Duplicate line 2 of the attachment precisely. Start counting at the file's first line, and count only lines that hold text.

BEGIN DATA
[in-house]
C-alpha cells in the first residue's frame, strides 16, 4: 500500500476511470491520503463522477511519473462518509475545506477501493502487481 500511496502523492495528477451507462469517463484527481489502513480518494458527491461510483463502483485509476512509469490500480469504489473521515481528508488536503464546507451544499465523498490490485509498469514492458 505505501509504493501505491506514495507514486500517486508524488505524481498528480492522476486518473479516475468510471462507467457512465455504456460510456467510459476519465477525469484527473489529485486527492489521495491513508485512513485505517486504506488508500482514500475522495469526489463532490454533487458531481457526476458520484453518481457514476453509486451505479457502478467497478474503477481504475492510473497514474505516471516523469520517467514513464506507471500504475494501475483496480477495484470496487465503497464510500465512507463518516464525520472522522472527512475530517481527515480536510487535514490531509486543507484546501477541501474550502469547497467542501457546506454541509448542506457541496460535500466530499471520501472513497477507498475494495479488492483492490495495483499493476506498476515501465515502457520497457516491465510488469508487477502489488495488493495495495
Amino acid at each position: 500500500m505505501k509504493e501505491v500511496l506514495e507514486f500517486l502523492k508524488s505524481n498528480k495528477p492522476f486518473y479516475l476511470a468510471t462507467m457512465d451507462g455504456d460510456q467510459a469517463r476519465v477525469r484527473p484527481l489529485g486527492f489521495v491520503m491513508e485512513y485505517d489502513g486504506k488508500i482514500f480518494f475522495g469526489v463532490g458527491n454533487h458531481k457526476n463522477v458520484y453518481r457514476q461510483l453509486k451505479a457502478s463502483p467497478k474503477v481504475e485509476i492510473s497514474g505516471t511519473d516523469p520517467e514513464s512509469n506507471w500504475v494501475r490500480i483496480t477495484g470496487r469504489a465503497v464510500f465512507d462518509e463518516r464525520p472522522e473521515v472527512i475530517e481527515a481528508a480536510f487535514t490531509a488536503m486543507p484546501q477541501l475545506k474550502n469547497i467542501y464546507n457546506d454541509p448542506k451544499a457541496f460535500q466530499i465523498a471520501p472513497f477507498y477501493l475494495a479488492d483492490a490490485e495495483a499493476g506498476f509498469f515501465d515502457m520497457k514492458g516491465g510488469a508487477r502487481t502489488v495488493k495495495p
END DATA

C-alpha cells in the first residue's frame, strides 16, 4: 500500500476511470491520503463522477511519473462518509475545506477501493502487481 500511496502523492495528477451507462469517463484527481489502513480518494458527491461510483463502483485509476512509469490500480469504489473521515481528508488536503464546507451544499465523498490490485509498469514492458 505505501509504493501505491506514495507514486500517486508524488505524481498528480492522476486518473479516475468510471462507467457512465455504456460510456467510459476519465477525469484527473489529485486527492489521495491513508485512513485505517486504506488508500482514500475522495469526489463532490454533487458531481457526476458520484453518481457514476453509486451505479457502478467497478474503477481504475492510473497514474505516471516523469520517467514513464506507471500504475494501475483496480477495484470496487465503497464510500465512507463518516464525520472522522472527512475530517481527515480536510487535514490531509486543507484546501477541501474550502469547497467542501457546506454541509448542506457541496460535500466530499471520501472513497477507498475494495479488492483492490495495483499493476506498476515501465515502457520497457516491465510488469508487477502489488495488493495495495